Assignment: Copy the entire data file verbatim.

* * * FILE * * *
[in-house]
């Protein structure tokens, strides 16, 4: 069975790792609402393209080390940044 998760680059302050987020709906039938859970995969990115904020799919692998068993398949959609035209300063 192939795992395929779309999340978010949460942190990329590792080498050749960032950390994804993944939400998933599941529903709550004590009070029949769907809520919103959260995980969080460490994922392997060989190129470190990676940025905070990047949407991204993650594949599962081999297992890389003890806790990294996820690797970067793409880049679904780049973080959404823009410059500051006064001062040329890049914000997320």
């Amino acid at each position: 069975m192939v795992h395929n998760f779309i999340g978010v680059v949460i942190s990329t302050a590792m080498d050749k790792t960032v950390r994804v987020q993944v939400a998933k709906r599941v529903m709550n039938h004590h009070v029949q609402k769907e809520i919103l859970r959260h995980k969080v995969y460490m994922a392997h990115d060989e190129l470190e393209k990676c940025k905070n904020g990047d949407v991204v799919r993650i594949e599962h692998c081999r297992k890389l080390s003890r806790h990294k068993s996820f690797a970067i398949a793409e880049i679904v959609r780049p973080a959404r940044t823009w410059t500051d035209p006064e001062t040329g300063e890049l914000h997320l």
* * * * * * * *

[in-house]
């Protein structure tokens, strides 16, 4: 069975790792609402393209080390940044 998760680059302050987020709906039938859970995969990115904020799919692998068993398949959609035209300063 192939795992395929779309999340978010949460942190990329590792080498050749960032950390994804993944939400998933599941529903709550004590009070029949769907809520919103959260995980969080460490994922392997060989190129470190990676940025905070990047949407991204993650594949599962081999297992890389003890806790990294996820690797970067793409880049679904780049973080959404823009410059500051006064001062040329890049914000997320």
């Amino acid at each position: 069975m192939v795992h395929n998760f779309i999340g978010v680059v949460i942190s990329t302050a590792m080498d050749k790792t960032v950390r994804v987020q993944v939400a998933k709906r599941v529903m709550n039938h004590h009070v029949q609402k769907e809520i919103l859970r959260h995980k969080v995969y460490m994922a392997h990115d060989e190129l470190e393209k990676c940025k905070n904020g990047d949407v991204v799919r993650i594949e599962h692998c081999r297992k890389l080390s003890r806790h990294k068993s996820f690797a970067i398949a793409e880049i679904v959609r780049p973080a959404r940044t823009w410059t500051d035209p006064e001062t040329g300063e890049l914000h997320l």